'You know how I've never returned your phone calls or agreed to any meetings or allowed you to introduce any legislation into Parliament... well, let me just say, it was all a big misunderstanding! Are you comfortable? Would you like some water? You can have it with a twist of lime if you like. Very refreshing! Well let me know. We can always get you a lime.'

The independents themselves are a mixed bunch. Three of them - Bob Katter, Rob Oakeshott and Tony Windsor - represent former safe National seats (Katter and Windsor are former members of the National Party) and so are considered more likely to side with the coalition. Although, The Man in the Hat, Bob 'The Mad' Katter:

Had this to say about the Howard Goverment:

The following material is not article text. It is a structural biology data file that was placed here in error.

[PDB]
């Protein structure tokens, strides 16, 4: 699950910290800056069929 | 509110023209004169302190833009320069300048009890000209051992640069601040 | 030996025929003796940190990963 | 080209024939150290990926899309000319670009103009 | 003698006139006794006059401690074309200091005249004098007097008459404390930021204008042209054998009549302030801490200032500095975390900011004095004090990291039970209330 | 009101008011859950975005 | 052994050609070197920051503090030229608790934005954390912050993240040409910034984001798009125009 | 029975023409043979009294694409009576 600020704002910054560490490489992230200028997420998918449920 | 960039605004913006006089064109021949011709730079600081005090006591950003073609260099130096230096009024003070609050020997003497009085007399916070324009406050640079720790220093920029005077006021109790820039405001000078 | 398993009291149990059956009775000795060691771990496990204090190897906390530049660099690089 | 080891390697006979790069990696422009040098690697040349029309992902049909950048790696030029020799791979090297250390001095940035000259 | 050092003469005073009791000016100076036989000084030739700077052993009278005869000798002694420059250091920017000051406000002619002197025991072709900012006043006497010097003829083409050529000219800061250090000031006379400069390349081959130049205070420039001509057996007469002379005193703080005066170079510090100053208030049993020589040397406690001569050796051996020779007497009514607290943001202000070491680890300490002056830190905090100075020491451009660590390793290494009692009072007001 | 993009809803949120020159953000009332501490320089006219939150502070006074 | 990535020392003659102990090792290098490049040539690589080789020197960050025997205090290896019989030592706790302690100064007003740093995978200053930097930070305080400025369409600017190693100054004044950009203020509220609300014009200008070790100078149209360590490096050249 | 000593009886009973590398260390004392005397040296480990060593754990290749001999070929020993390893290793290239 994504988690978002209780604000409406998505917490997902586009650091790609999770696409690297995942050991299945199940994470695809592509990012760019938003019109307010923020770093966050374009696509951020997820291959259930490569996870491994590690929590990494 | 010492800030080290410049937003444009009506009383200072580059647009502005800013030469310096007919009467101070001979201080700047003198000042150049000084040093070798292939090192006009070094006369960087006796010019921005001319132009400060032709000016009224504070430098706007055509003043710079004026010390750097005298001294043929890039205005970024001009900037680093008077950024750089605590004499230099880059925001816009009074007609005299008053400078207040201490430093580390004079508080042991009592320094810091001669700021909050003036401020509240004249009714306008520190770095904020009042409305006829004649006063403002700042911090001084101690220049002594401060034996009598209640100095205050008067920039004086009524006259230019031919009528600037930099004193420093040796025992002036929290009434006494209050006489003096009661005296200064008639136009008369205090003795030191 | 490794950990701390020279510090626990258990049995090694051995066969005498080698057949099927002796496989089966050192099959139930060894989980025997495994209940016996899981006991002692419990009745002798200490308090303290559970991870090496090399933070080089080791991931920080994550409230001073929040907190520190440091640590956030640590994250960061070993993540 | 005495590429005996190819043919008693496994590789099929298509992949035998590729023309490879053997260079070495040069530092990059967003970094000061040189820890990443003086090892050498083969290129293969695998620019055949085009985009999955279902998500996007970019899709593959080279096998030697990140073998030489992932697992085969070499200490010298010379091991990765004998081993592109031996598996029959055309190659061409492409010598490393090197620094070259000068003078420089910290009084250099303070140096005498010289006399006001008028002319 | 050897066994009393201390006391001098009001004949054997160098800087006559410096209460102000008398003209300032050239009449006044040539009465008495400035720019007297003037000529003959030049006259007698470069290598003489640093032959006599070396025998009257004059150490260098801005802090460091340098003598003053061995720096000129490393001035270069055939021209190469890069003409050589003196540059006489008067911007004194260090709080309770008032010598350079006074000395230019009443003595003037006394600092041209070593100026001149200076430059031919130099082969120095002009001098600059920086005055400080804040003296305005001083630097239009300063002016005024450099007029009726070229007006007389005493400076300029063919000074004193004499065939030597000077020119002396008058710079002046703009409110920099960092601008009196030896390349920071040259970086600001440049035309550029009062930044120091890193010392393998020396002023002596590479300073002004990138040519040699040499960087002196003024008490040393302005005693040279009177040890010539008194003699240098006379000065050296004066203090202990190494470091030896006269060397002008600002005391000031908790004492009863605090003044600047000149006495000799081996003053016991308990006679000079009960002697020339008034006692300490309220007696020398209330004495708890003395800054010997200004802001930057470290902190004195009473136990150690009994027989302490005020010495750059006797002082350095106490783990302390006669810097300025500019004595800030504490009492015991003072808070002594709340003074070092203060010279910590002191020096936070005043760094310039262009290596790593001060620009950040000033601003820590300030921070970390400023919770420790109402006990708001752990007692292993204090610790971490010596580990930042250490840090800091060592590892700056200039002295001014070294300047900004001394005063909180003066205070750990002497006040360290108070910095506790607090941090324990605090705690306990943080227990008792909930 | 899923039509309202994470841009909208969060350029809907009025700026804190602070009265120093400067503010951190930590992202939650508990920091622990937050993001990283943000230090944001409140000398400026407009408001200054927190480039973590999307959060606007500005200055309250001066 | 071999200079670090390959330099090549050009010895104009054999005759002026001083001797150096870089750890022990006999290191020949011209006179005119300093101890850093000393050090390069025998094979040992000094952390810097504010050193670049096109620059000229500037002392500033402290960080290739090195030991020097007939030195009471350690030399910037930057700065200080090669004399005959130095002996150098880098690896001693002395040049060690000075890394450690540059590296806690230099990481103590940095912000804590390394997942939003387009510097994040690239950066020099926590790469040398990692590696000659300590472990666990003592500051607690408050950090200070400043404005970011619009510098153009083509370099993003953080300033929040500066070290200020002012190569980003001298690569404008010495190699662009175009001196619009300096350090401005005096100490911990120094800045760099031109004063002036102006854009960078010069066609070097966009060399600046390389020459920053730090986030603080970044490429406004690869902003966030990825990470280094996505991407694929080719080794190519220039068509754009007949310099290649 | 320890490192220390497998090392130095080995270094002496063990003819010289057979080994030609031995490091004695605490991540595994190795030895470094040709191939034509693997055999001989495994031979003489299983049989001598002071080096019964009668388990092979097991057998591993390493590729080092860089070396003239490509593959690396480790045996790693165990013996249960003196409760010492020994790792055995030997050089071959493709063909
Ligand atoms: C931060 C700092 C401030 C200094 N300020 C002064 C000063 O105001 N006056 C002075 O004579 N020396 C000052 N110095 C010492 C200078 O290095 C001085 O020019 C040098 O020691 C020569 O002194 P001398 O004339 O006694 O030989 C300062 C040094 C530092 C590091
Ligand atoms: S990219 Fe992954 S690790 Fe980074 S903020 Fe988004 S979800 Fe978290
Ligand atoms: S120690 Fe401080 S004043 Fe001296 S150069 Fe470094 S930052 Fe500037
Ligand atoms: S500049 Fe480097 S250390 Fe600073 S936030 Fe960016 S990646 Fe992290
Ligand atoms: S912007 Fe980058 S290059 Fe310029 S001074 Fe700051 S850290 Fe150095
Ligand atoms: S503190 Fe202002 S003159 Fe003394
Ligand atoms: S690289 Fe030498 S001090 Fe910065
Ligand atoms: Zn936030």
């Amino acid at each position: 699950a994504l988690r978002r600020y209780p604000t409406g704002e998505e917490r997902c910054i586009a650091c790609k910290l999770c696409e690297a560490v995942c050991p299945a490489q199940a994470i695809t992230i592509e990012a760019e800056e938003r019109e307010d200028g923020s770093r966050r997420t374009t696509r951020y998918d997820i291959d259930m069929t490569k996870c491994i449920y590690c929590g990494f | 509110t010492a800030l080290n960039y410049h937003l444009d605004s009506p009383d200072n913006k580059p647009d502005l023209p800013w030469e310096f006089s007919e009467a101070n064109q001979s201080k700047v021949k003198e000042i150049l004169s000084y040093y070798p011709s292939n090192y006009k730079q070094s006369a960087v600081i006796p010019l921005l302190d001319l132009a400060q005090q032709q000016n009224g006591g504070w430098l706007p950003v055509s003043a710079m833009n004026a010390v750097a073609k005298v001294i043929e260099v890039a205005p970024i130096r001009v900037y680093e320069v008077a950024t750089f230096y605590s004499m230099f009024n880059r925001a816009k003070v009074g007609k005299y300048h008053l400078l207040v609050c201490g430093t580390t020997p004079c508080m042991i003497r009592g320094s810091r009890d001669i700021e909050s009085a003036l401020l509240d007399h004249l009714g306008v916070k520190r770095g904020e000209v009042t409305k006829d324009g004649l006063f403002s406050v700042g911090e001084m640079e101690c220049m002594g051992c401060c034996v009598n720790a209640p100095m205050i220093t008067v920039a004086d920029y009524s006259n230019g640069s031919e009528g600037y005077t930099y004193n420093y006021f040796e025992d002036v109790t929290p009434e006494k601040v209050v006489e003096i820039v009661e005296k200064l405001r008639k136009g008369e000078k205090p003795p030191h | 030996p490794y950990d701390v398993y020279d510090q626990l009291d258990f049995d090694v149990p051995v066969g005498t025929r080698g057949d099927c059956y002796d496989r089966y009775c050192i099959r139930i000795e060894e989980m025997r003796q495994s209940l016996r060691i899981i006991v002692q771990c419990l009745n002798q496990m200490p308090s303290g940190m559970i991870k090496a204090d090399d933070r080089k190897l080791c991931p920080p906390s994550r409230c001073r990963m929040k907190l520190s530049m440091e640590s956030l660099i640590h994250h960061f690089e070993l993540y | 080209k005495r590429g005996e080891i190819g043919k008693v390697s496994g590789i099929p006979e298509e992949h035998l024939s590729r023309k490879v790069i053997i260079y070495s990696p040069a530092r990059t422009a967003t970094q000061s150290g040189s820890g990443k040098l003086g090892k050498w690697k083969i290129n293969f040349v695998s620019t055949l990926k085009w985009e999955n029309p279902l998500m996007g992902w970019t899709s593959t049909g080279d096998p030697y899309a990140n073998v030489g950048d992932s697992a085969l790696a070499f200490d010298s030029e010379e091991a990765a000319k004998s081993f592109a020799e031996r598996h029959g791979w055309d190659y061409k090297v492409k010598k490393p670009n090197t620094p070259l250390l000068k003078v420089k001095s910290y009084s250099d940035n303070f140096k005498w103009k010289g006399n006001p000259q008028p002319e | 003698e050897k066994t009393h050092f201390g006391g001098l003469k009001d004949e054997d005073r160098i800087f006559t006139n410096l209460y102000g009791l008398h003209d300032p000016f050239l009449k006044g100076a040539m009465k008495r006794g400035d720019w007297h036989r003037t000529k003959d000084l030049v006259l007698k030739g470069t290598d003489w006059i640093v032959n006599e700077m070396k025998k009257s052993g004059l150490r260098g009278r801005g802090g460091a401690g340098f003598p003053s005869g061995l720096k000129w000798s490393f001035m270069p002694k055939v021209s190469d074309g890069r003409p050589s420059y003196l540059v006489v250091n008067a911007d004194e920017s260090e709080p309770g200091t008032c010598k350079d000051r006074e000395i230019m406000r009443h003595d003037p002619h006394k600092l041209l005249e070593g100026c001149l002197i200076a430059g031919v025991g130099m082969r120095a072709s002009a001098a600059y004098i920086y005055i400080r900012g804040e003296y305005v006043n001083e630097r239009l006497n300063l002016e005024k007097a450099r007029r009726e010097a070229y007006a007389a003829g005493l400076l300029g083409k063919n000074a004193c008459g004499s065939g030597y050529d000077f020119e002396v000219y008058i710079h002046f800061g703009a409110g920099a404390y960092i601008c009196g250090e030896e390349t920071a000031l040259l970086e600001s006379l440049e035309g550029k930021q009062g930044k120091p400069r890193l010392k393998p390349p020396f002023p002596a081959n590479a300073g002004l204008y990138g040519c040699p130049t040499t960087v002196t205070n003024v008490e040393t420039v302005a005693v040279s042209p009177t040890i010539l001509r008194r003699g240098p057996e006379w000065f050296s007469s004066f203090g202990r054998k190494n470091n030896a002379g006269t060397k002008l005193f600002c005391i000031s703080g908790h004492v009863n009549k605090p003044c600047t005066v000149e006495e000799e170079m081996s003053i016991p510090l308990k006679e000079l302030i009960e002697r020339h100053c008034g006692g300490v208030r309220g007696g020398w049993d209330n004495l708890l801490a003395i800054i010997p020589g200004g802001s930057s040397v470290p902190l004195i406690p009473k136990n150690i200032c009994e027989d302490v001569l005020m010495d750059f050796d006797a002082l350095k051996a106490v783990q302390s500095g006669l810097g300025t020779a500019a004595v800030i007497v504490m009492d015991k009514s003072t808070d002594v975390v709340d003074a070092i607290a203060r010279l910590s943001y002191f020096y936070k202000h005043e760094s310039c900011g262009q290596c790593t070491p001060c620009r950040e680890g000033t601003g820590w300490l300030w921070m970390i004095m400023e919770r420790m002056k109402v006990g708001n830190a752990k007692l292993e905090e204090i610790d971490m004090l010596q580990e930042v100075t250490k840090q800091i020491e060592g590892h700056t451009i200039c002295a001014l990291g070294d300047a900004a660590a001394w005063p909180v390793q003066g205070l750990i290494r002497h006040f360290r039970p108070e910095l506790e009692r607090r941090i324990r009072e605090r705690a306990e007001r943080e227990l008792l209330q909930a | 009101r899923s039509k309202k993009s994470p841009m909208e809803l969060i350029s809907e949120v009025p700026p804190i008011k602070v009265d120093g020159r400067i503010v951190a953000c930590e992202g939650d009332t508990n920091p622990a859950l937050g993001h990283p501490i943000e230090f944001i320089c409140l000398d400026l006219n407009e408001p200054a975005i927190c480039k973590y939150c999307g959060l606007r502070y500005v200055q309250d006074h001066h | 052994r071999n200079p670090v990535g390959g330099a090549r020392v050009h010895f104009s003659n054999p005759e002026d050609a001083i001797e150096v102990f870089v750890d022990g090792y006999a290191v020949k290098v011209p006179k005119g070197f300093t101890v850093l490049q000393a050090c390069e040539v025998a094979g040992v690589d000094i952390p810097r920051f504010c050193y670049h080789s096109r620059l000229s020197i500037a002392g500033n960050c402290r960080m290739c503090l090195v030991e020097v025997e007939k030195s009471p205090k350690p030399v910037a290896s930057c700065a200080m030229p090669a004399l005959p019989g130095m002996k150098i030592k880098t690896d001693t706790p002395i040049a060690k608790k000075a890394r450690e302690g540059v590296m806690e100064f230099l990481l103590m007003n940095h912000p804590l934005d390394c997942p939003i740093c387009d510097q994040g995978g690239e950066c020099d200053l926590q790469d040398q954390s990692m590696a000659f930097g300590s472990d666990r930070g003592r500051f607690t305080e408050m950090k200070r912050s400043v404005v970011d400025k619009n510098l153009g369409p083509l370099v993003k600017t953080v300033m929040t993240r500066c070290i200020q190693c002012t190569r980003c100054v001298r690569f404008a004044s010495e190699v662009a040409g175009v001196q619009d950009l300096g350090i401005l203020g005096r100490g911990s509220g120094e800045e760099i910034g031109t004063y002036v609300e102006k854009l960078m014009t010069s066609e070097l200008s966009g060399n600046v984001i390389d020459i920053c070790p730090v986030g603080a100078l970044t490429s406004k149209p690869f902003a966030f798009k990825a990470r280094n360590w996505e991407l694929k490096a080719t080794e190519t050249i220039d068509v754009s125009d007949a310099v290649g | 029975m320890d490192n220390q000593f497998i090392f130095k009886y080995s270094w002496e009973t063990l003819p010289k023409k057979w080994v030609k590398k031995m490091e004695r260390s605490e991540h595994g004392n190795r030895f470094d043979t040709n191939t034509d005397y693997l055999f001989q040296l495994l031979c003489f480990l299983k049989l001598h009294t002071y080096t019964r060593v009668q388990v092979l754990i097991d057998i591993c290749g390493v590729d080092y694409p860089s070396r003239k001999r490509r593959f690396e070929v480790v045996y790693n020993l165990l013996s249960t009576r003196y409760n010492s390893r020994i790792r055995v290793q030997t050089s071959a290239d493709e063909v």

If they were good for the bush, then I'm a Martian astronaut.'

Which paints an interesting mental picture, as well as indicating no particular love for the conservative side of politics. The other two independents are newly elected Greens member for Melbourne Adam Bandt and former Greens Candidate and army intelligence whistle blower Andrew Wilkie, who are both on or thought to be on the left side of politics.

A diverse group, all of them playing their cards fairly close to their chest, as smart people on the make are wont to do.

And so the limbo period looks set to continue for some time longer. There'll be a lot of meetings and talks and discussions and canvassing of opinion, and probably no definite results for at least a week, and maybe three or four. There will be much debate and speculation and almost nothing will be certain until the very end.

One thing we can be sure of, though, is that the two major party leaders would much rather be watching John Sayles' 'Limbo':

Then living through their current limbo experience.

Monday, August 23, 2010

Time Warp